Hong Kong journalists China
Police officers look on as pro-China protesters waving Chinese national flag shout to passing-by pro-democracy protestersBobby Yip/Reuters file photo

China has jailed two veteran Hong Kong journalists on charges of running an "illegal business". The two of them had been publishing political magazines in the semi-autonomous region and were found guilty of sending the publications to mainland China.

Wang Jianmin, 62, was given five years and three months while Guo Zhongxiao, 40, was sentenced to two years and three months on Tuesday, 26 July. They were working for the political affairs magazines, New-Way Monthly and Multiple Face — publications that report rumours and gossip about top Chinese authorities. The magazines, published by the Hong Kong-registered company National Affairs Limited, often shed light on infighting and political struggles in the Communist party in China.

Wang and Guo, both permanent residents of Hong Kong, are originally from mainland China and were sentenced by the Shenzhen court. The pair were arrested by Chinese authorities in May 2014 shortly after their media outlets were shut down. Both the journalists pleaded guilty in November 2015 and are not likely to appeal against the latest verdict.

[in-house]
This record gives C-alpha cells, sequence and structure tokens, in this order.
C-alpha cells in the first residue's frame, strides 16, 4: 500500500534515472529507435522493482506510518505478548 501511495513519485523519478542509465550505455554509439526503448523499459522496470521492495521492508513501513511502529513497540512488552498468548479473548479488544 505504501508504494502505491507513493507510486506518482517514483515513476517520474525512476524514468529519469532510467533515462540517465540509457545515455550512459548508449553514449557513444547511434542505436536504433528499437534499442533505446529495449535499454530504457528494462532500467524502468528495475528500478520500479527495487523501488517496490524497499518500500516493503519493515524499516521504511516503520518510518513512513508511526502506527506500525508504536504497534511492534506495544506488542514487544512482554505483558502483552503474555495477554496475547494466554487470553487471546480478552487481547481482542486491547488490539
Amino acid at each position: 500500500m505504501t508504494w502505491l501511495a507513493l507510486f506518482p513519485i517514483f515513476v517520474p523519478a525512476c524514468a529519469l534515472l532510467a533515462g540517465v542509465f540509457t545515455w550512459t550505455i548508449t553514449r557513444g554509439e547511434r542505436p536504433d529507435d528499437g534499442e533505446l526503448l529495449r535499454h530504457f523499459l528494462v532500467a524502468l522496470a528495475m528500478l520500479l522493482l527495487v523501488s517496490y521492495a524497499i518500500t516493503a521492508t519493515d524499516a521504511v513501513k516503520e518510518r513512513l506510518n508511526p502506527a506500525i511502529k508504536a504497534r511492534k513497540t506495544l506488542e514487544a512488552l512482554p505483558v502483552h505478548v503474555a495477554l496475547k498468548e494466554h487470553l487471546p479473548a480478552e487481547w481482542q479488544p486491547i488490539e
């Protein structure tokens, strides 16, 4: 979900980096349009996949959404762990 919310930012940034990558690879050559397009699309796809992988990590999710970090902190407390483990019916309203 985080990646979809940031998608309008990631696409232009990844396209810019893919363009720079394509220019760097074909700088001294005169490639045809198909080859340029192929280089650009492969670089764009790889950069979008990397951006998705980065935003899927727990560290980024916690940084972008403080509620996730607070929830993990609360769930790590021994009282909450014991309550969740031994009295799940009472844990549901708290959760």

The incident has yet again underscored tensions between Beijing authorities and the Hong Kong administration. Only months ago, similar cases of crackdown on booksellers had fuelled friction between them.

Hong Kong Journalists Association chairwoman Sham Yee-lan responded to the latest clampdown from China by saying: "The jail terms were very heavy. The publications were in fact printed in Hong Kong by registered companies here. It appears that the Chinese government has intensified its crackdown on such publications," reported the South China Morning Post. Rights groups have also urged the Hong Kong administration to handle the matter more deftly and assist its citizens.

In 2015, five Hong Kong booksellers mysteriously disappeared and it turned out they were abducted by Chinese authorities. One of them, Lam Wing-kee, managed to free himself and revealed explosive details about his detention in June 2016.